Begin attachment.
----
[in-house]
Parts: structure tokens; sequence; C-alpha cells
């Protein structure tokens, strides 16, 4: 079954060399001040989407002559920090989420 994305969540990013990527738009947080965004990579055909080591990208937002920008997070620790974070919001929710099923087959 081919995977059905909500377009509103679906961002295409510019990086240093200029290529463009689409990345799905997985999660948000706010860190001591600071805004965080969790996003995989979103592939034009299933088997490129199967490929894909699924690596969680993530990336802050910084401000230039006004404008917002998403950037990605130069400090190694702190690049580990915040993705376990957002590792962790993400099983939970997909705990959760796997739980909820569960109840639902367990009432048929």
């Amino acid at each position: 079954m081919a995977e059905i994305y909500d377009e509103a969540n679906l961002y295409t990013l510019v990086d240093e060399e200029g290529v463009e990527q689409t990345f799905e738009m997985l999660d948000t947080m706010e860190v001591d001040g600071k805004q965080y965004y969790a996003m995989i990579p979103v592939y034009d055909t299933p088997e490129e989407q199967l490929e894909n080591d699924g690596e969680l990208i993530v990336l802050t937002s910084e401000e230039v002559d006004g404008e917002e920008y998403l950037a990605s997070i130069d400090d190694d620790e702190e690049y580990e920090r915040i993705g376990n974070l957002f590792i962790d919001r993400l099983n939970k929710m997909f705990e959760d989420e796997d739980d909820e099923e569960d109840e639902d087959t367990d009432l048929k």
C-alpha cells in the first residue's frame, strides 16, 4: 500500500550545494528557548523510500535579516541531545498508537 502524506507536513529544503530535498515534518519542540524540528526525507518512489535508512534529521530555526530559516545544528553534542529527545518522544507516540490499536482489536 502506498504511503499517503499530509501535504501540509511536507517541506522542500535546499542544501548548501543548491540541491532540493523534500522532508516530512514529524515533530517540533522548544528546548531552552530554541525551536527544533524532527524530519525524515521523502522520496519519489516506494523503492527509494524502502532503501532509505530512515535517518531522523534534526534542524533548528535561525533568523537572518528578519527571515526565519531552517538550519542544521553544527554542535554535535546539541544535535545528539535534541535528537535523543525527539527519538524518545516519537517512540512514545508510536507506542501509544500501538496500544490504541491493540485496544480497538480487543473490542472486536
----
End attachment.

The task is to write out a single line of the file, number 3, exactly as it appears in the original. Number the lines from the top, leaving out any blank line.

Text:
């Protein structure tokens, strides 16, 4: 079954060399001040989407002559920090989420 994305969540990013990527738009947080965004990579055909080591990208937002920008997070620790974070919001929710099923087959 081919995977059905909500377009509103679906961002295409510019990086240093200029290529463009689409990345799905997985999660948000706010860190001591600071805004965080969790996003995989979103592939034009299933088997490129199967490929894909699924690596969680993530990336802050910084401000230039006004404008917002998403950037990605130069400090190694702190690049580990915040993705376990957002590792962790993400099983939970997909705990959760796997739980909820569960109840639902367990009432048929």